Women in Science: Thinking like a vegetable
This is the last in a whole series of blogs posted at this site over the past two weeks, written by the participants at a somewhat unusual science communication event, SoapBox Science – I encourage you to go back and look at the other blogs for a fuller picture.
The event was organized by the London Zoological Society and the L’Oreal-UNESCO Women in Science programme. They managed to persuade a dozen of us to stand, literally, on boxes on the South Bank and talk about our science to passers by. Why would we all agree to do such a thing? For me, this event was a great opportunity to ride several of my hobby horses at once.
I am a plant biologist. Plant biology is rather a Cinderella science, so I always welcome the opportunity to evangelise. Plants are the foundation for virtually all the ecosystems and all the agricultural systems on the planet, so they are rather important to us. But in the UK, food security and environmental sustainability, although rising up the agenda, seem like less of a problem than cancer, heart disease and Alzheimer’s. Even those interested in conservation gravitate towards cute animals. Animals seem to be inherently more engaging. Plants can look pretty, but they don’t seem to do anything. If you want to be sure to get a group of children interested in plants you have to bring along a venus fly trap- it moves and it eats things, so we understand it immediately. We strongly associate movement with action, and we understand actions with which we can empathise. So at first sight, plants have two huge counts against them-medical science seems more important, and they are boring because they don’t do anything.
Well, as I have said, given that pretty much every ecosystem and agricultural system depends on plants, and maintaining a sustainable and secure food supply is year on year an increasing challenge, understanding plants is arguably more important than curing diseases. What’s more, in my view it is exactly because plants do things differently that they are so interesting. They make themselves quite literally out of thin air. It’s amazing. Just from carbondioxide, water and a few minerals, you get an oak tree, all it powered by light energy. To collect up these basic ingredients, plants need a huge surface area, with roots exploring the soil to collect water and minerals, and leaves in the air to collect light energy and carbondioxide. It is not surprising that they don’t move around, they have different priorities, more like filter feeding animals. Just because they are not moving, doesn’t mean they are not actively manipulating their environment and calculating how best to deploy their resources, for example making more roots instead of more shoots if minerals are limiting. My research is about trying to understand how plants make these complicated decisions, with no central processing mechanism like the brain of animals. The answer seems to lie in a network of chemical messengers (hormones) that move about the plant from the shoot to the root or the root to the shoot, carrying information about nutrient and water availability, light quality, or the health of each shoot tip. By understanding how this network works, it should be possible to breed better crops and develop new farming practices to allow stable high yields with lower inputs. I find plants endlessly interesting and I am perfectly happy to wax lyrical about them to anyone willing to listen, which at least a few people on the South Bank were.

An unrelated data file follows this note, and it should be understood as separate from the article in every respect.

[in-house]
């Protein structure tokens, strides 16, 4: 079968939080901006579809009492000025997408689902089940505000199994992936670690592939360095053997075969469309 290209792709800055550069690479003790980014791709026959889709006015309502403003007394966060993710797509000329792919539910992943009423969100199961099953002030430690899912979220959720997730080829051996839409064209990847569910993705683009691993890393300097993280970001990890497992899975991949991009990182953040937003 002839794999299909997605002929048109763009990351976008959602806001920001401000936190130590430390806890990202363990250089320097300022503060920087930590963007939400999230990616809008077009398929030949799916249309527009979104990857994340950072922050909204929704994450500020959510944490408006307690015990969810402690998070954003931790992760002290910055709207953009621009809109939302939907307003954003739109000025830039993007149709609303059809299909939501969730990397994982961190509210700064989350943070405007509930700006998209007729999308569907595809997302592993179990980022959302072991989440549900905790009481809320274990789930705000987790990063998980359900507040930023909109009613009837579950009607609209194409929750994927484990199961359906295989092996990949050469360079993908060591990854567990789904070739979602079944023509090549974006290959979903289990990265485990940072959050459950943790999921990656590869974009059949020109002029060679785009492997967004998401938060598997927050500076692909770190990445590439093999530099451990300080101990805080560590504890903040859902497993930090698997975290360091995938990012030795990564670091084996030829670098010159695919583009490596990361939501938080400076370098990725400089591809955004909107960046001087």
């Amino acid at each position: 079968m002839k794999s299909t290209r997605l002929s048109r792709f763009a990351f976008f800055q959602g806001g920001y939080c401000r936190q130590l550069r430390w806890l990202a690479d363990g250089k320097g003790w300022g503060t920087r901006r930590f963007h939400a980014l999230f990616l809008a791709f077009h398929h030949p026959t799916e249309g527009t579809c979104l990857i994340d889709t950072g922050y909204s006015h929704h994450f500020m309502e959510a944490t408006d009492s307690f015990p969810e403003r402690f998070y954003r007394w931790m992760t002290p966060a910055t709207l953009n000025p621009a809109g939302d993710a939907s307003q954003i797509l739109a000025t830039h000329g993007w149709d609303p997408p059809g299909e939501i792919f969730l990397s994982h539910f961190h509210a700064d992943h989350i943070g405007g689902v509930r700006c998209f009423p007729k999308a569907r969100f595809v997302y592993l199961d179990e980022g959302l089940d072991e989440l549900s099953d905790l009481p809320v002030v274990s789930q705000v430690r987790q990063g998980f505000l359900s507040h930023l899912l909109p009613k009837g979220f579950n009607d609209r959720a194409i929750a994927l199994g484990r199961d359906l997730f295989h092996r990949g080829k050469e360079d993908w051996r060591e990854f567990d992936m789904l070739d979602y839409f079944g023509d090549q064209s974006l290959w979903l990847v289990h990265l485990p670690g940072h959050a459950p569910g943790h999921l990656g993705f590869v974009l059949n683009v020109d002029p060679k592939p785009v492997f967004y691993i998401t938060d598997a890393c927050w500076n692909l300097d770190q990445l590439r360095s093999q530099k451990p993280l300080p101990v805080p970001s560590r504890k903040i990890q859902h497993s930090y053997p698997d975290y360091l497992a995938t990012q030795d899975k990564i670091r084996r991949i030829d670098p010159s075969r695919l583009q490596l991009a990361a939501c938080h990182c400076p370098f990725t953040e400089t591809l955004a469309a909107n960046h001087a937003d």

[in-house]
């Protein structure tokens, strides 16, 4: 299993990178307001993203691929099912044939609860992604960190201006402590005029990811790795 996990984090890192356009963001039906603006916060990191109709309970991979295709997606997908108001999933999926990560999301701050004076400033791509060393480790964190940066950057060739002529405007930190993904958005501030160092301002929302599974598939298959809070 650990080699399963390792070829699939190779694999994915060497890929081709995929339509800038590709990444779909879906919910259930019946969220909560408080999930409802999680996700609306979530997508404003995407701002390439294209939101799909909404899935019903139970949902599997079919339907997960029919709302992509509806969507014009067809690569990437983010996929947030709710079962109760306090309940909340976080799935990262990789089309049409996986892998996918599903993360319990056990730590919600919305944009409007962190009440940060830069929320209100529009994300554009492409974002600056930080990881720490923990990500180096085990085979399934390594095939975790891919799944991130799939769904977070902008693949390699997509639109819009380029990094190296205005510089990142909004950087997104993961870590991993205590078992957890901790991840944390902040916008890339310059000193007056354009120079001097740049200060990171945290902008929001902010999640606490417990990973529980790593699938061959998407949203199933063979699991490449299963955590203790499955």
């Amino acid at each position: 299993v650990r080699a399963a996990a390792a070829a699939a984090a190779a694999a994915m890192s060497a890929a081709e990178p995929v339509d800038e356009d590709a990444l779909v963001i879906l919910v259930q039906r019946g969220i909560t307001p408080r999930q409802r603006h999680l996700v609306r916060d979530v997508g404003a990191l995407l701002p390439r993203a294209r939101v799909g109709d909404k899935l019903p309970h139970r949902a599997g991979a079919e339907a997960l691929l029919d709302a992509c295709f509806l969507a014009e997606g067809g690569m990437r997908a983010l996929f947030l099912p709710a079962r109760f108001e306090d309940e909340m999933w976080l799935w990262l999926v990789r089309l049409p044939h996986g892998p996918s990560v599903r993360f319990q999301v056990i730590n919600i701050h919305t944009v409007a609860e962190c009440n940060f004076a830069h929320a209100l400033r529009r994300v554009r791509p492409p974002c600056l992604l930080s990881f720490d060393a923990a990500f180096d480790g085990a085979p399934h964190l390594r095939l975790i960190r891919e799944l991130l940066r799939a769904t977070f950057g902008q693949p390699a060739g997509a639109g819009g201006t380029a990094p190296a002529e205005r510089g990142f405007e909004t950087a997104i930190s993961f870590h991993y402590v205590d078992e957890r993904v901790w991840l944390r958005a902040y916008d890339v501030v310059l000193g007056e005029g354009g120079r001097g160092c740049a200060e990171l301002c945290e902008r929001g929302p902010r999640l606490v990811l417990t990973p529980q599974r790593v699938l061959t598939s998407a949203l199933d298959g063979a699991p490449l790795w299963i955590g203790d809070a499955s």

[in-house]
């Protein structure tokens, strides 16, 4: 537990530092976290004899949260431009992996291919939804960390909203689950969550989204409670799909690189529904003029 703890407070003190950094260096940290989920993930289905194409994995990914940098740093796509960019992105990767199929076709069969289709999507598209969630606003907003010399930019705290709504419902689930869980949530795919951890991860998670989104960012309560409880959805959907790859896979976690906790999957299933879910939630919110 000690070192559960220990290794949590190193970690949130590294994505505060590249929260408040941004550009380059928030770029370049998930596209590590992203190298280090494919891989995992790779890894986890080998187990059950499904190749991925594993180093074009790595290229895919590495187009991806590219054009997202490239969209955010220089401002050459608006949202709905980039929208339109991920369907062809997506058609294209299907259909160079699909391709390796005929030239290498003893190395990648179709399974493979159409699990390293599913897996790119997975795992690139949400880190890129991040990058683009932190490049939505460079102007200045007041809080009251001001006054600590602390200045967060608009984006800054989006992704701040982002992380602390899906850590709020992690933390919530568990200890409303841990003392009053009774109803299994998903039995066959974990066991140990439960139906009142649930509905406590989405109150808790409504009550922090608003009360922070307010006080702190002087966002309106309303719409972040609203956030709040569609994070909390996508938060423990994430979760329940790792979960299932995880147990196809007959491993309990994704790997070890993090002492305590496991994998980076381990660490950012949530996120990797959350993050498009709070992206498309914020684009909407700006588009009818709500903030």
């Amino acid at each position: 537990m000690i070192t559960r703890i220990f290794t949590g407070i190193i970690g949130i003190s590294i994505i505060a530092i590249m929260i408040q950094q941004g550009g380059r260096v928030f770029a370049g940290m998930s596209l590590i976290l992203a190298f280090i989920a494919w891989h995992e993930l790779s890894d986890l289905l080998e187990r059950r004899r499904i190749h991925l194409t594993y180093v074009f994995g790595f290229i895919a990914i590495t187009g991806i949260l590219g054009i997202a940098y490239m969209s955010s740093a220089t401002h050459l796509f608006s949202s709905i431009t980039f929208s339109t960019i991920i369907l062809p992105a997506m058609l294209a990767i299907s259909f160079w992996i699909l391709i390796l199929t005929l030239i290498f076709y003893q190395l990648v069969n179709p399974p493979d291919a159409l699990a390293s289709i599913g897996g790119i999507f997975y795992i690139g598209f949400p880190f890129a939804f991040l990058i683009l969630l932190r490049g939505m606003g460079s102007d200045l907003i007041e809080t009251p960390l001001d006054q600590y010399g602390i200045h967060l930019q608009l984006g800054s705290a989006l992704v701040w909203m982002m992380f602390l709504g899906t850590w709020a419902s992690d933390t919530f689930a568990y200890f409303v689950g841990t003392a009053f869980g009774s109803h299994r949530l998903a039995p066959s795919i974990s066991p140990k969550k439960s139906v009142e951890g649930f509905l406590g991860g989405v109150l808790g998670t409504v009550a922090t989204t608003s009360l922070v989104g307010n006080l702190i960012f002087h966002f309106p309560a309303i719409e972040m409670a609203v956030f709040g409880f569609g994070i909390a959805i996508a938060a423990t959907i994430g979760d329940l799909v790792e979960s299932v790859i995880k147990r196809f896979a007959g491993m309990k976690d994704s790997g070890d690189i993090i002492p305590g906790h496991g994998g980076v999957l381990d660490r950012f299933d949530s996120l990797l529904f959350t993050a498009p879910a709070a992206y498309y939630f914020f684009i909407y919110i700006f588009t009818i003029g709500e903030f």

And that brings me to my second hobby horse. Scientists may be interested in rather unusual things, but they are in fact people, who come in all the usual shapes and sizes and genders. You would think from much of the media coverage that we were aliens from the planet Boff, commonly referred to as Boffins, or robots working tirelessly and unfeelingly to turn the world into some cold, sterile place comfortable only for robots. In fact we are people, often rather idealistic people, who want to understand how the world works because it’s interesting and because it’s helpful. Of course, because we are people, we get it wrong sometimes. This is not because science doesn’t work or doesn’t help. On the contrary, being wrong is an essential part of the way science works to move understanding forward. Given how badly we need science to contribute to solving some of the huge problems we are facing, I think it is extremely important that science is brought back into the mainstream. It’s a normal part of what people do, not a separate thing done by Boffins in clean white labs with no reference to the world or the people in it. So scientists on boxes on the South Bank is exactly where science should be. In fact we shouldn’t really be on the boxes, but I am only 5’ 3”, so the box was helpful.
Professor Ottoline Leyser is a plant biologist at Sainsbury Laboratory at Cambridge University
She is working with the L’Oréal-UNESCO For Women in Science Programme and The Zoological Society of London to encourage more young women to pursue careers in science. www.womeninscience.co.ukTagged in: plant biology, plants, science
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